But I should be clear and honest, it’s one of the most fun, and noisy from both sides. Sevilla fans were brilliant before the game at the Pizjuan and as someone who has been privileged enough to be welcomed by both sets of fans I just think it’s such a perfect reflection for how passionate and fun Andalusians are.

5) You were able to be present at the Cartuja and learn first-hand about the behaviour of Betis fans during the final. What struck you the most?

Well there was a lot I noticed, but the main one was the nerves, obviously I understand because it’s so rare how often you make a final but to see people that stressed, it just blew me away. Before the game started the Cartuja was full of Beticos waving scarves and dancing and singing and then it’s like everyone had a stomach bug, people were just shaking and tense and it was bizarre. Don’t get me wrong every now and then there was some amazing songs and clapping but overall it felt like a tough experience for the fans, but I guess it’s just a reflection of how long you’ve waited to win something and how nervous you were not to let that be even longer. 

A great example, which didn’t make the film, I wasn’t able to film it because it was at the very back behind the last row at the cartuja but there was one or two guys who never really watched the matched, they just walked back and forth poking their head around to sometimes watch because they were so nervous and stressed.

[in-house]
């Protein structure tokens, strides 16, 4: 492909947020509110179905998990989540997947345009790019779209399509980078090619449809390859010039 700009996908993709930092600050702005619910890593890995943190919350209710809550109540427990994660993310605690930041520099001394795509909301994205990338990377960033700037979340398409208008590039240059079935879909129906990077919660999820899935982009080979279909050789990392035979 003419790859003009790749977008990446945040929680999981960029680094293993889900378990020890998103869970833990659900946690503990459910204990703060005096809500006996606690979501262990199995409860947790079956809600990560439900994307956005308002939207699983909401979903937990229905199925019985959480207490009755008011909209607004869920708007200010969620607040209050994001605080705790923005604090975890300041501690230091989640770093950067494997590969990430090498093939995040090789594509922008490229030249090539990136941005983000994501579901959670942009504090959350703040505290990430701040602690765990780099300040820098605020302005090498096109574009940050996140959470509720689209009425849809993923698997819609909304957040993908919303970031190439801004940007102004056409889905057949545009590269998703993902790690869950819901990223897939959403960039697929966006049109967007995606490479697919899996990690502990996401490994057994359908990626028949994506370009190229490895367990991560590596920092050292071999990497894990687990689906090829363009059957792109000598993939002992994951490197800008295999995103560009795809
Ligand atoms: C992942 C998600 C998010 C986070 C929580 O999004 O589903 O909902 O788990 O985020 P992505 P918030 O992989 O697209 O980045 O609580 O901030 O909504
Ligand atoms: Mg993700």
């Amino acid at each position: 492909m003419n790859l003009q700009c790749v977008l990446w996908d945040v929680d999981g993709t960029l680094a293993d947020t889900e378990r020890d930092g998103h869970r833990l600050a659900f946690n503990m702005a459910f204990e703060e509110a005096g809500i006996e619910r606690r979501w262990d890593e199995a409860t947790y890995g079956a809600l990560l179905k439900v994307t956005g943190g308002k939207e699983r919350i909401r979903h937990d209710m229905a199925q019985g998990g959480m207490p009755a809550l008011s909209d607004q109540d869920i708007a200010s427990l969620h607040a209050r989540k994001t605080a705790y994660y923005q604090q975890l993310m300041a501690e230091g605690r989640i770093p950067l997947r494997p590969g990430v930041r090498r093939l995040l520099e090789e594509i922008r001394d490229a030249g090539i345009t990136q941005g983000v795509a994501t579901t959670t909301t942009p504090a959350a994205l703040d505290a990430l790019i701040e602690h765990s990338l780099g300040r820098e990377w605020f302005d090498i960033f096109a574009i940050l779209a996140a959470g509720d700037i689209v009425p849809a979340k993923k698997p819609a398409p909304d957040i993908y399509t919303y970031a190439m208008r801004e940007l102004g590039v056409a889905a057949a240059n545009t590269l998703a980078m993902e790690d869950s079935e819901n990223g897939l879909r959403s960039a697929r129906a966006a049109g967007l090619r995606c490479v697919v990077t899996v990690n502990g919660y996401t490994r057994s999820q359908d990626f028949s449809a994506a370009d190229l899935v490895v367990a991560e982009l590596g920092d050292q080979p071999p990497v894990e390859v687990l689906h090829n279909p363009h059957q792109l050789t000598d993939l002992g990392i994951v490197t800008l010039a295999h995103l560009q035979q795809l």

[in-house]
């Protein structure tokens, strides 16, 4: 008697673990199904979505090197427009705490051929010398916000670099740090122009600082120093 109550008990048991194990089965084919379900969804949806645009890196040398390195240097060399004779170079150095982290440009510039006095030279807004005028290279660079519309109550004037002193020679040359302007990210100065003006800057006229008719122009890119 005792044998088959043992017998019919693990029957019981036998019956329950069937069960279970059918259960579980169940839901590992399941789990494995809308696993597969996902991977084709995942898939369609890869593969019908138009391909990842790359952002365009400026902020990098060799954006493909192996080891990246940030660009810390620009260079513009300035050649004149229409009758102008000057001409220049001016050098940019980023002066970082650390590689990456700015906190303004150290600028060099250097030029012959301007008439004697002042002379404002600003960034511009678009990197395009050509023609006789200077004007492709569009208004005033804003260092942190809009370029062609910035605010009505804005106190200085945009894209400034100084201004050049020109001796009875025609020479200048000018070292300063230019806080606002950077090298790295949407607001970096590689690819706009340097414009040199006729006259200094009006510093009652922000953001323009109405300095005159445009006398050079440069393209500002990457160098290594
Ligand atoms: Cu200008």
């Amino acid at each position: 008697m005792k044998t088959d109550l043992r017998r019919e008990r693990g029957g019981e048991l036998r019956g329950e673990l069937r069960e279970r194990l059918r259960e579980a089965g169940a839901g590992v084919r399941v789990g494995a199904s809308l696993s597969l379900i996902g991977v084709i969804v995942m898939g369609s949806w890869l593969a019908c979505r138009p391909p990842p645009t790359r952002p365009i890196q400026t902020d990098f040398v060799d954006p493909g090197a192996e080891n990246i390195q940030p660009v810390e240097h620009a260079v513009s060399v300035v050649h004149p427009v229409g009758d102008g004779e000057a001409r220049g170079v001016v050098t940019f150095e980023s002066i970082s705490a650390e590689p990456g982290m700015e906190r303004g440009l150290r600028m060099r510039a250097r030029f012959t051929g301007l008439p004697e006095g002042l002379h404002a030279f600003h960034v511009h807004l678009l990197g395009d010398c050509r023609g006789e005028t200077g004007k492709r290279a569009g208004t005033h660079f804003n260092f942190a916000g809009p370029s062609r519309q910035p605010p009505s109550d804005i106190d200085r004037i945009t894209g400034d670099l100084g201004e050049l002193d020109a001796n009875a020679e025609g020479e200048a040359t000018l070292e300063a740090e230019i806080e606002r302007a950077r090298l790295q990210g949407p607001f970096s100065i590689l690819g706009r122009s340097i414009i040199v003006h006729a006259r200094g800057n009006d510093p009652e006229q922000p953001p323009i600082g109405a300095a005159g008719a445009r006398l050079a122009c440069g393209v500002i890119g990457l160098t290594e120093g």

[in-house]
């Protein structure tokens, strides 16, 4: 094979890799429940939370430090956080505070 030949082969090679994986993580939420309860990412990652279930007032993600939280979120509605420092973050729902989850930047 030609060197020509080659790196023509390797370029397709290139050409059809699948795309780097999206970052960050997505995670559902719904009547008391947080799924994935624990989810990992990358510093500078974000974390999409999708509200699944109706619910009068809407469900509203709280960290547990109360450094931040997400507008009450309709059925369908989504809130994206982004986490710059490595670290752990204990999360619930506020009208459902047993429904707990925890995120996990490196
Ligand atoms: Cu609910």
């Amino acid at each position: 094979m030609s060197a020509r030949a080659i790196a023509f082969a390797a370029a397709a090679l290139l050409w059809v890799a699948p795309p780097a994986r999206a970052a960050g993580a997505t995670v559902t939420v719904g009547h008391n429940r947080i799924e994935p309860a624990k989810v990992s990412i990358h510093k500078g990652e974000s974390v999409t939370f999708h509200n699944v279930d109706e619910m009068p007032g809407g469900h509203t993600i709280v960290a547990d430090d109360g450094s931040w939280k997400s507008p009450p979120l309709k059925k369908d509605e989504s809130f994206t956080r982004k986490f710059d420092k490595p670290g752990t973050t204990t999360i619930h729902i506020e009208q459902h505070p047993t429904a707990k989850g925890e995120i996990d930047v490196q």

6) You know our slogan «Viva el Betis manquepierda». How do you understand that a team embraces its defeats as an inherent part of its life?

Well. For me, this is almost my favourite thing about the club. I will never forget making the episode of Derby Days in Valencia. And we went to Valencia’s training ground and on the main pitch is this big sign by their legend Aragones: «Ganar y ganar y ganar y volver a ganar, eso es el fútbol» And I thought… what the fuck. That’s not what football is about. Winning? How can it be about winning? Especially in Spanish football. Two, maximum three teams have even a chance at winning La Liga for the past thirty years, so that means the other 17 teams are not representing what football is about? To me, you learn so much more about yourself when you don’t win and I think clubs who don’t see their identity in their wins but something else are a far more true representation of what football is than teams like Madrid and Barca and Valencia who can only be happy with constantly winning. Of course you want to win, and of course you want to succeed, especially when you wait as long as Betis have (and let’s be honest it’s so much more fun when you have to wait for it) but winning is not a reflection of a club’s identity, especially in a world as uneven and unfair as Spanish football and Betis accept this and have the maturity to understand their brilliance is in other ways. So I completely understand this saying, and I wish more clubs and more fan bases would embrace this way of thinking. 

7) You were at Bellerín’s house two days before the final. How did Héctor live the hours before the final? How does a player of his stature live that feeling of belonging to Betis that he inherited from his father?

It’s funny with Hector, because unlike most Betico’s, he’s used to cup finals. He’s won three of them with Arsenal. But then there’s his family, who are die hard Betico’s and were living with him that weekend before the game. His grandma and dad in particular are super fans and they were there in the house, sleeping there, eating there, so as calm as he was there nerves must have been felt a bit, right? So it felt like a mix. He was half super calm and relaxed about it, but there felt like a touch of uncertainty due to Betis past.